Brandalism Exhibition @ European Green Party Summit, Brussels
06 Feb 2017
European Ideas Lab – Brussels, February 2nd – 5th, 2017
The European Ideas Lab aims at bringing together changemakers from all over Europe. Everyday activists, civil society organisations, citizens’ movements, artists and Green innovators come from different backgrounds and fields but share the same objective: bring a positive change in society.
Brandalism was approached in late 2016 by the European Green Party and asked to curate an exhibition of artworks to engage European MEP’s, civil society members and activists from across Europe who were attending the 3 day, action-orientated summit in Brussels.
This proposal presented an interesting opportunity for the Brandalism project to situate and instrumentalise a selection of our project’s artworks within a mainstream, european political context. How would the project and art be received by politicians from across the European Union? How can contemporary visual art (propoganda) create discursive, political spaces within a mainstream party political context? How could our praxis extend to encompass the curation of relational, political spaces where people not only ‘learn’ about politics, but feel it and feel a part of it? These questions formed the basis for our acceptance to curate the exhibition for the European Green party.
As political artists we are very interested in exploring how people engage with our project within different contexts, situations, spaces and places. Traditionally we have focussed on outdoor, urban environments however this presents limitations to engagement and with over 300+ artworks in the Brandalism archive, we are seeking new ways to activate this powerful collection of socio-environmental, visual art created by over 100 of the world’s most prolific street artists, designers, political artists and illustrators.
Aside from addressing the summit’s delegates at the opening plenary, Bill Posters, co-founder of Brandalism hosted an introductory session on the interesectional issues that corporate-led forms of visual culture exacerbate. From individual to collective perspectives, these issues affect struggles and notions of collective identities across Europe. As groups, institutions and state level actors try to challenge and combat the multiple socio-environmental crises that are currently converging across Europe, Brandalism believes that part of the challenge must be to overcome and dismantle market-driven, cultural norms that are socially and environmentally destructive. These norms continue to promote individual-orientated values and beliefs above compassionate, collectively orientated values that highlight, endorse and aid in pro-social and pro-environmental behaviours.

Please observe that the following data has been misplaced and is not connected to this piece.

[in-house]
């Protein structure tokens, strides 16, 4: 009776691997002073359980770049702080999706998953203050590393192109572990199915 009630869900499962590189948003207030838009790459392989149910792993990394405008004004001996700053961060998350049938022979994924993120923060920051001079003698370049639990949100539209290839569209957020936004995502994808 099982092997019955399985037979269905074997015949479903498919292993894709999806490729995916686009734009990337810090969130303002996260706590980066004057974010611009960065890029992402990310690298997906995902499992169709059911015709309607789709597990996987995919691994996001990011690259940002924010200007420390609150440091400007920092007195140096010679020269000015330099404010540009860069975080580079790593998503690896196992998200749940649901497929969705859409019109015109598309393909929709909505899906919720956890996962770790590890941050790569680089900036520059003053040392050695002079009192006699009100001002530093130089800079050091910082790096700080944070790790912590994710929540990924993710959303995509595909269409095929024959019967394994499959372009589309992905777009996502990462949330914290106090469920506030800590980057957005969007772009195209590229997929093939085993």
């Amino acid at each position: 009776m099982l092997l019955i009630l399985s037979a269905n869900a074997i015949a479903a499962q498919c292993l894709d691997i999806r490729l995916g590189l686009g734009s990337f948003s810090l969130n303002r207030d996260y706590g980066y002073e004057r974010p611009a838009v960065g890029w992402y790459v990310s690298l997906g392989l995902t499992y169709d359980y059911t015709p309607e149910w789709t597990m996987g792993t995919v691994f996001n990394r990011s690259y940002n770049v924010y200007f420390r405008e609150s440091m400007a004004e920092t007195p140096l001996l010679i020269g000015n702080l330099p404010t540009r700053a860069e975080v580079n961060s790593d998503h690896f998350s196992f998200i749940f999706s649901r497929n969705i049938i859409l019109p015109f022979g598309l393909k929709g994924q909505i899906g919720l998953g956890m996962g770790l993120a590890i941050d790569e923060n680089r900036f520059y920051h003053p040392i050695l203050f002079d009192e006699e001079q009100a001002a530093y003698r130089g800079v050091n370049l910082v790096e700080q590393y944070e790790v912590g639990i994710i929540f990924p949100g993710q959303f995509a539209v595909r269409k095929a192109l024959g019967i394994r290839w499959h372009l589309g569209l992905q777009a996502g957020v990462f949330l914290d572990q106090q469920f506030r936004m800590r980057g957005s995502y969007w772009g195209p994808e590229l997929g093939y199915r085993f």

On the social side, visual culture ie. the stories that a society tells about itself and the way these stories are normalised in popular culture via corporate driven hegemony, must be critically examined in light of recent peer reviewed psychological studies that continue to highlight the links between pervasiveness of advertisements and the cumulative, persuasive effects they have on citizen’s individual agency. Pro-social decision making abilities are negatively affected as ‘selfish’ value sets are primed within our minds via commercial forms of visual culture. For further reading on this topic we suggest the Common Cause Foundation as their diagnostic reports contain some fascinating work on these issues.
On the environmental side, we have 15 years to ensure that 80% of known fossil fuel reserves stay in the ground if were are in any hope of mitigating less than a 1.5 degree rise in global temperatures in line with the UNFCC targets that were set at the Cop21 climat talks in Paris 2015. The relationship between corporate communications industries (advertising, PR, Marketing and communications), consumerism and climate change is a causal one. On the one hand these agencies are tasked with ensuring constant economic growth by generating forms of visual culture that pursuade the masses to buy things, and on the other they perpetuate and increase the normalisation of behaviours, attitudes and beliefs that it is ok to do so even though we are in the middle of current environmental crises as the world transitions into the age of the anthropocene.
It is clear that if the Eurpean Union is serious about honouring the UNFCCC’s target of 1.5 degrees, the European Union cannot have a regulatory framework that does nothing to challenge the paradox in relation to constant economic growth, corporate-led consumerism and climate change. Self regulation of communications industries must end if we are to ever reach our collective obligations set out and ratified by the UN in Paris in 2015.
If you have an exhibition proposal and would like to aid us in activating our archive please get in touch via: